Evansville Water: The Movie: Part 1

Audio/Video Evansville Schools Meetings

Seek the High Ground

Loading...

Search This Blog

Wisconsin Wit

Wednesday, February 21, 2007

Nostalgia: What difference a year makes--School Beat: Facilities review

(Ed.note: In preparation for the Building and grouds meeting today at 4:30PM at the Evansville District Office Conference Room at which Plunkett Raysich will be presenting the costs associated with the various options they have identified as possible solutions to the problem they have defined in their assessment---I have presented below the minutes of the famous appearance of Supr. Heidi Carvin before the Evansville City Planning Commission on Dec. 5th, 2005. This is a meeting that The Observer had long encouraged. The minutes reflect that the school system was at 83% capacity about a year ago-----that was BEFORE Plunkett redefined "capacity" and changed the number from 2100 students to 1874. I have printed these minutes for all you that are going to come to the meeting today. Enjoy.")

Planning Commission Minutes--12-5-2005

Plan CommissionRegular MeetingTuesday, December 5, 2005, 6:00 P.M.City Hall, 31 S. Madison Street, Evansville, WIMINUTESThe meeting was called to order by Mayor Ringhand at 6:00 PM. Present were: Mayor Ringhand, Ald. Aikman, Ald. Hammann, Cheryl Dickert, Gil Skinner, Dave Sauer, and Jeff Vrstal. Staff present: Tim Schwecke, City Planner; Bill Connors, City Administrator; and Jim Beilke, Clerk/Treasurer. Ald. Cothard, Juergens, and Sornson were present in the audience.

The Plan Commission move item (7-A) regarding the discussion on the impact of residential growth in the school district facilities and finances after item (5) citizen appearances. The agenda, as amended, was approved.Motion by Hammann, seconded by Skinner, to waive the reading of the November 1, 2005 Minutes and approve them as printed. Motion carried.Citizen Appearances Other Than Those Agenda Items Listed. None.New Business.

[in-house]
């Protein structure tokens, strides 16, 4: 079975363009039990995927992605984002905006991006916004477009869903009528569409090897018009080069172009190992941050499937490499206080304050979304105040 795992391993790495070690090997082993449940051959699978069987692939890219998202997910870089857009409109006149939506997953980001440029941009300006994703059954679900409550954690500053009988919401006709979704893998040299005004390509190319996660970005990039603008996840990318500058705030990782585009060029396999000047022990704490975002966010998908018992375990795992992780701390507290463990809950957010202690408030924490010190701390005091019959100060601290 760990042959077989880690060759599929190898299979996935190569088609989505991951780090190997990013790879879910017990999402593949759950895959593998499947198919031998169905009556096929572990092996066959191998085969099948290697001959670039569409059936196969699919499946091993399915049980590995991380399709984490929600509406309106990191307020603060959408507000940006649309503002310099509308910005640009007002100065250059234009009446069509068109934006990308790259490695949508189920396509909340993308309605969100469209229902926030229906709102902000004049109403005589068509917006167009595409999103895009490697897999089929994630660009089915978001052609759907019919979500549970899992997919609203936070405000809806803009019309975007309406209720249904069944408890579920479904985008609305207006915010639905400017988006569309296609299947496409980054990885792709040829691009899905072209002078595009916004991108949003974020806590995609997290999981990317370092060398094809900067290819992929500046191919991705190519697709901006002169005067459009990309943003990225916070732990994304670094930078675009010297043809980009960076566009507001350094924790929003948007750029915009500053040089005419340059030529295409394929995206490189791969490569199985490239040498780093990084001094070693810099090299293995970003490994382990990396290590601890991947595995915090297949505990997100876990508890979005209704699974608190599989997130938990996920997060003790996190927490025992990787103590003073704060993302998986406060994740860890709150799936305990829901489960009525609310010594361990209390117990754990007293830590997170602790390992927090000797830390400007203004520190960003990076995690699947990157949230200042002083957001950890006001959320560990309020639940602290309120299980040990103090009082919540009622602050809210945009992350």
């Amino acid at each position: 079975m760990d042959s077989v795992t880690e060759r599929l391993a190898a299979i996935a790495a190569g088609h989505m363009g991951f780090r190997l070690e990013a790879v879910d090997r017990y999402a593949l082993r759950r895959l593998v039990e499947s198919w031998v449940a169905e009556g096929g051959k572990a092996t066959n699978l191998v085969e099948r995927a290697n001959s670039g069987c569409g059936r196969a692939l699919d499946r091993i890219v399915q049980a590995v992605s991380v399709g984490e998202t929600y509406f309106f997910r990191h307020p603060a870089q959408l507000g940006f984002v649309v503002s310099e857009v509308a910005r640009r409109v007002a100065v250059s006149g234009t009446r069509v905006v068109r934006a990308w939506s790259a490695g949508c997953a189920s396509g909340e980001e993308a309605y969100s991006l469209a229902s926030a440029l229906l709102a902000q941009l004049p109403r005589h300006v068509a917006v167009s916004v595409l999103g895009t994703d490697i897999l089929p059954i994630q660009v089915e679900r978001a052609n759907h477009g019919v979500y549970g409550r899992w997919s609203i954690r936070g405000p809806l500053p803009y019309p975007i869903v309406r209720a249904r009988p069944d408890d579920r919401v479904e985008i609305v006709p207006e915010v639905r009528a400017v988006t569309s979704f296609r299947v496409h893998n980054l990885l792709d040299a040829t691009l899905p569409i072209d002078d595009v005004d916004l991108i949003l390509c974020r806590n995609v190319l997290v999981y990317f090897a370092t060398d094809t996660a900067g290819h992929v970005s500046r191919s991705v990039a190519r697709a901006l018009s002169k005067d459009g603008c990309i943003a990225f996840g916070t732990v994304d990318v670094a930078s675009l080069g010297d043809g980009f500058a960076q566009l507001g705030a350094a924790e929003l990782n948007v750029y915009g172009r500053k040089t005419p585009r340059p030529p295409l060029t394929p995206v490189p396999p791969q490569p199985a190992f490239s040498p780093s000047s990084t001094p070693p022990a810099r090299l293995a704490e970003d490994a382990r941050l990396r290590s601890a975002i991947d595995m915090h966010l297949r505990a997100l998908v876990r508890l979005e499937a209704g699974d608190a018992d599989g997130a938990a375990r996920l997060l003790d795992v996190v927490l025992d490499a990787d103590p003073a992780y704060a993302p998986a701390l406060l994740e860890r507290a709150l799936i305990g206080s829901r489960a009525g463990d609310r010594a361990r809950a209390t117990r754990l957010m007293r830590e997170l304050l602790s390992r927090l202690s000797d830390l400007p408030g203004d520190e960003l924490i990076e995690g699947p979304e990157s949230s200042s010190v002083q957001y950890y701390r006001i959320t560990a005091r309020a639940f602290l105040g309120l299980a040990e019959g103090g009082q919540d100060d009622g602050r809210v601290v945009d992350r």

The Plan Commission discussed the impact on the school district facilities and finances from residential growth in the school district. Heidi Carvin, Evansville School District Superintendent, distributed a pie chart on the school district population by township showing the student population consisting of 50% from Evansville, 22% from Union, 8% from Magnolia, 5% from Porter, 5% from Center, 6% from Janesville, and 4% from others (attached).

Next, Ms. Carvin distributed the school district enrollment projections, noting the most growth is in the K-5 grades (attached). With this growth, the school district facilities are now at 83% capacity (attached). Ms. Carvin asked the communities for input regarding residential growth. The City of Evansville has agreements with two major developers limiting them together to an average of 70 new lots per year for next 4 years.

Mr. Connors added that future agreements would need to require fewer new lots than 70 per year if the City of Evansville is going to meet the targeted population growth rate of 27% over the next 10 years.

Kendall Schneider, Town of Union Chairman, stated that currently the town is considering limiting growth to 44 new lots per year in the new Start Growth Plan, but that plan is not yet adopted.

Ms. Carvin stated that the school districts facilities will be above 90% capacity within the next 10 years, and state revenues are not keeping up with the costs to run the schools. The state revenues are based on enrollment and/or Consumer Price Index (CPI). In 1993, the Wisconsin school revenues were capped, and it is illegal to exceed the revenue cap unless authorized in a district-wide referendum.

Since then, the CPI inflation was lower than the inflation schools face, such as, insurance, wages, fuel, and textbooks. In 2005, the medium growth in budgets allowed by revenues limits was 2.5%, and the medium growth in the cost of schools was 4.2%, which leaves a typical gap between the cost growth rate and revenue growth rate of 1.7%..........."

No comments:

Post a Comment